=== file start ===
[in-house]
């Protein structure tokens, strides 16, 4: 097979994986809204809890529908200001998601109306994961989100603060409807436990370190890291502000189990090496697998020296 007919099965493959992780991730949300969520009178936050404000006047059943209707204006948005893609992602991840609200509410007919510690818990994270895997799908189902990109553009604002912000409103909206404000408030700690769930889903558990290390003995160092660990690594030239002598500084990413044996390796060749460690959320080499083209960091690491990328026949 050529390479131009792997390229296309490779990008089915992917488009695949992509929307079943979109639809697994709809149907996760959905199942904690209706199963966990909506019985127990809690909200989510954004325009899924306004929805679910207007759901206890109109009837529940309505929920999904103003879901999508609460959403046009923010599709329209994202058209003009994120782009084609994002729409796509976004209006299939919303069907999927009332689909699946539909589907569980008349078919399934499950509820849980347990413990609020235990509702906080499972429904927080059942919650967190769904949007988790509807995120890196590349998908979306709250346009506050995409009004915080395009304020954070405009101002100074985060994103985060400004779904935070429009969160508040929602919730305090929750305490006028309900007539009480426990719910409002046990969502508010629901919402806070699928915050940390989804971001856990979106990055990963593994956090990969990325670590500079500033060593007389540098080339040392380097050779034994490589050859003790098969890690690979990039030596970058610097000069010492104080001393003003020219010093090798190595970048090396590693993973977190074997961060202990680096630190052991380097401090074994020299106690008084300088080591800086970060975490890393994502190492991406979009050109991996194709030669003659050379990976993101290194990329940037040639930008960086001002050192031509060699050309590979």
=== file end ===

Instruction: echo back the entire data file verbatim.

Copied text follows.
[in-house]
């Protein structure tokens, strides 16, 4: 097979994986809204809890529908200001998601109306994961989100603060409807436990370190890291502000189990090496697998020296 007919099965493959992780991730949300969520009178936050404000006047059943209707204006948005893609992602991840609200509410007919510690818990994270895997799908189902990109553009604002912000409103909206404000408030700690769930889903558990290390003995160092660990690594030239002598500084990413044996390796060749460690959320080499083209960091690491990328026949 050529390479131009792997390229296309490779990008089915992917488009695949992509929307079943979109639809697994709809149907996760959905199942904690209706199963966990909506019985127990809690909200989510954004325009899924306004929805679910207007759901206890109109009837529940309505929920999904103003879901999508609460959403046009923010599709329209994202058209003009994120782009084609994002729409796509976004209006299939919303069907999927009332689909699946539909589907569980008349078919399934499950509820849980347990413990609020235990509702906080499972429904927080059942919650967190769904949007988790509807995120890196590349998908979306709250346009506050995409009004915080395009304020954070405009101002100074985060994103985060400004779904935070429009969160508040929602919730305090929750305490006028309900007539009480426990719910409002046990969502508010629901919402806070699928915050940390989804971001856990979106990055990963593994956090990969990325670590500079500033060593007389540098080339040392380097050779034994490589050859003790098969890690690979990039030596970058610097000069010492104080001393003003020219010093090798190595970048090396590693993973977190074997961060202990680096630190052991380097401090074994020299106690008084300088080591800086970060975490890393994502190492991406979009050109991996194709030669003659050379990976993101290194990329940037040639930008960086001002050192031509060699050309590979």